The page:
One of the realities of application development is that there are a lot of factors that go into its underlying architecture. I came of age during the Epoch of Client-Server Architecture (also known as the 1990s and later the .com era) and we were taught, very firmly, that despite the implication of "client-server" that there were but two, distinct "tiers" comprising an application, there were actually three. The presentation layer, the GUI, resided on the client. All business logic resided on the server, and a third, data access tier completed the trifecta.
This worked well because developers tailored each application to a specific business purpose. Thus, implementation of business logic occurred along with application logic. There was no real reason to separate it out.
As applications grew in complexity and use, SOA came of age. SOA introduced the principles of reuse we still adhere to today, and the idea that business logic should be consistent and shared across all applications that might need it. I know, revolutionary, wasn't it?
Before SOA could complete its goal of world domination, however, the Internet and deployment models changed. Dramatically.
Today, an "application" is a no longer defined necessarily by business function, but by a unique combination of client and business function. It's not just the business logic, it's the delivery and presentation mechanism that make it unique and of course, more challenging for operations. Business logic has moved into a converged business logic-data tier more commonly known as The API. The client is still, of course, responsible for the presentation.
But application logic - the domain of state and access - is in flux for some. As illustrated by the ill-advised decision to place application-logic in the presentation layer, some developers haven't quite adopted the practice of deploying an application (or domain) logic tier to intermediate and maintain consistent application behavior.
But there always exist unique processing that must occur based on context. In some cases, some data might be marked cacheable as a means to achieve better performance for mobile clients when communicating over a mobile network while in others, it might not be because the client is a web-based application running on a PC over a LAN. A native mobile application deals with the state of the user "are they logged in" differently than a web application relying on cookies. The business logic should not be impacted by this. Ultimately the business logic for retrieving order X for customer Y does not inherently change based on client characteristics. It cannot, in fact, be shared - reused - if it contains application specific details regarding the validation of state, unless such an implementation uses a lot of conditional statements (that must be modified every time a new method is introduced, by the way) to determine whether a user is logged in or not.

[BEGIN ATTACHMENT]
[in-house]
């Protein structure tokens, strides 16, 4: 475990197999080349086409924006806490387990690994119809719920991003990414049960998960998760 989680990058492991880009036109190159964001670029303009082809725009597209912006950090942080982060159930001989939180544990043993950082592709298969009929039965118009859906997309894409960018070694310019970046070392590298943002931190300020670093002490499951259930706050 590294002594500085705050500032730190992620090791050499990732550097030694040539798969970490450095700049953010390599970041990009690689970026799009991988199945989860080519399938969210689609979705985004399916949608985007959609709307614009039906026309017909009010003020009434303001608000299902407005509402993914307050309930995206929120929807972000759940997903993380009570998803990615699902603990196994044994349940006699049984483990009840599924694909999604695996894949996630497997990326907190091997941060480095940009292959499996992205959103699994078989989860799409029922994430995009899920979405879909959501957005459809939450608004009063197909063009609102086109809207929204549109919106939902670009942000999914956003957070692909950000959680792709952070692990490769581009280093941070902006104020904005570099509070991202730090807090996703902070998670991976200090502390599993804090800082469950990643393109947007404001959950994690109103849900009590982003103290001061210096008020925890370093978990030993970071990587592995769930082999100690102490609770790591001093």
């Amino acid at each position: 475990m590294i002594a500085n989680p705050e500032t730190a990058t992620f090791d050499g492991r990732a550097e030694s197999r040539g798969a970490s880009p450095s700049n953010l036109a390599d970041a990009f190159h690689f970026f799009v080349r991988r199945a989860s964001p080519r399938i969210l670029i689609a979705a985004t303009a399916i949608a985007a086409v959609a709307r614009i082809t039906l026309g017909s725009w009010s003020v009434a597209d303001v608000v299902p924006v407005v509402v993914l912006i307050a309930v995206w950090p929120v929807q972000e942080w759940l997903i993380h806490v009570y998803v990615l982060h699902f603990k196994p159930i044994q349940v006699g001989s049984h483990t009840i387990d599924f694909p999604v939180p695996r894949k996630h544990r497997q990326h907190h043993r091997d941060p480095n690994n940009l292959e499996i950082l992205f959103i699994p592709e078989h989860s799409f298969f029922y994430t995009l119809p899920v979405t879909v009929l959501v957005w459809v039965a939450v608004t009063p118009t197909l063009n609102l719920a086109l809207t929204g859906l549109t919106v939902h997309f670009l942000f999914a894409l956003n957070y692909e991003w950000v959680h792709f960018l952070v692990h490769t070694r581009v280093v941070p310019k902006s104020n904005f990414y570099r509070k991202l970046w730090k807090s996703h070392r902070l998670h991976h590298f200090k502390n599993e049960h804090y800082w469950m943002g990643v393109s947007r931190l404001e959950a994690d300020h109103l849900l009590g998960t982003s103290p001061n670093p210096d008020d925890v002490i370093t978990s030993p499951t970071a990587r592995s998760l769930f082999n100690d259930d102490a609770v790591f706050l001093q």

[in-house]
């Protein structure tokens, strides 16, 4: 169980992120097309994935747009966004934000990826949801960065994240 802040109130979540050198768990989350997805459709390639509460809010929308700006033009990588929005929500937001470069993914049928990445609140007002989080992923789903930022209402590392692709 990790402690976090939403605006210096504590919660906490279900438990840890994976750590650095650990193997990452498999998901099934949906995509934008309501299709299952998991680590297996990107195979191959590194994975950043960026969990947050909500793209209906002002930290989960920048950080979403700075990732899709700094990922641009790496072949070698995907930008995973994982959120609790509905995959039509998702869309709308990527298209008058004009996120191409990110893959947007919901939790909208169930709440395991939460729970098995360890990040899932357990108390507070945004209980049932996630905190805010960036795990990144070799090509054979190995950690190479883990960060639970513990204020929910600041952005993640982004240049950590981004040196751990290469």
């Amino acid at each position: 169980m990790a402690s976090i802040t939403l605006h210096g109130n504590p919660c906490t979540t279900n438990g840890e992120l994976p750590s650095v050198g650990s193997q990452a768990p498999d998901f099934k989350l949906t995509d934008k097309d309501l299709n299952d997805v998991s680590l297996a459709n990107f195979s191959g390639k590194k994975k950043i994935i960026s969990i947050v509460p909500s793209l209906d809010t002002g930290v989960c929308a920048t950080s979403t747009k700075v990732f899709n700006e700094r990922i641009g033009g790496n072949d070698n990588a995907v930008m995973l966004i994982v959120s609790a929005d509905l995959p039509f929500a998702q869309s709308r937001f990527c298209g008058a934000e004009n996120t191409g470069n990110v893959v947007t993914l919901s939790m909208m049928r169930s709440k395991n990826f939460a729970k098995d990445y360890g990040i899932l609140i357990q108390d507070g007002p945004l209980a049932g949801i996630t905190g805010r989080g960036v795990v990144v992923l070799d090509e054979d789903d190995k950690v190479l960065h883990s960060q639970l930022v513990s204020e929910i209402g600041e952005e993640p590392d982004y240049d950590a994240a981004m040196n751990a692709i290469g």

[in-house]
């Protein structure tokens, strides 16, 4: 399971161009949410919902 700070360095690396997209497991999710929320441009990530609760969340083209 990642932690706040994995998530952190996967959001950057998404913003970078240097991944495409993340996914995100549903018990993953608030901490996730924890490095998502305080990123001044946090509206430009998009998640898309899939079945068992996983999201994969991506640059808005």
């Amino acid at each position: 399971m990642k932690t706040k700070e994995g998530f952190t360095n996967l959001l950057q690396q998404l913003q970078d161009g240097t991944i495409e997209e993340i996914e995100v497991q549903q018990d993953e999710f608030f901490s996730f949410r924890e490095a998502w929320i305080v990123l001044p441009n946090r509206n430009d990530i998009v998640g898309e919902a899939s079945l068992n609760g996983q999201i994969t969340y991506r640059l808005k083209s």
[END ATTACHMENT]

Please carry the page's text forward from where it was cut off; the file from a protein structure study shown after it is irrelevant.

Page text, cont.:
Thus, we move the application-specific, the domain, logic to its own tier, usually implemented by or on a proxy that intermediates between the API and the client.
Domain Logic Tier
Business Logic Tier
• Maintains an internally consistent model representation on both sides of the app (client and server)
• Is ontological
• Often involves application state and access requirements such as "the user must be logged-in and an admin" or "this object is cacheable"
• Consists of elements and functions that are specific to this application
• Concerned with coordinating valid interactions between presentation and data (client and data)
• Is teleological
• Often involves direct access to data or application of business requirements such as “if order is > 1000 apply discount X”
• Consists of elements that are common to all applications, i.e. does not rely on a given UI or interface
What's most fascinating about this change is that a "proxy" tier traditionally proxies for the server-side application, but in this new model it is proxying for the client.
That's not odd for developers, because if you break down the traditional model the "server" piece of the three-tiered architecture really was just a big application-specific proxy to the data. But it is odd for operations, because the new model takes advantage of a converged application-network proxy that is capable of performing tasks like load balancing and authentication and caching as well as mediating for an API, which may include transformative and translative functions.
IMPACT ON DEVOPS
What this ultimately means for devops is an increasing role in application architecture, from inception to production. It means devops will need to go beyond concerns of web performance or application deployment lifecycle management and into the realm of domain logic implementation and deployment. That may mean a new breed of developer; one that is still focused on development but does so in a primarily operational environment, in the network.
It means enterprise architects will need to extend their view into operations, into the network, and codify for developers the lines of demarcation between domain and business logic. It means a very interesting new application model that basically adopts the premise of application delivery but adds domain logic to its catalog of services.
It means devops is going to get even more interesting as more applications adopt this new, three-tiered architecture.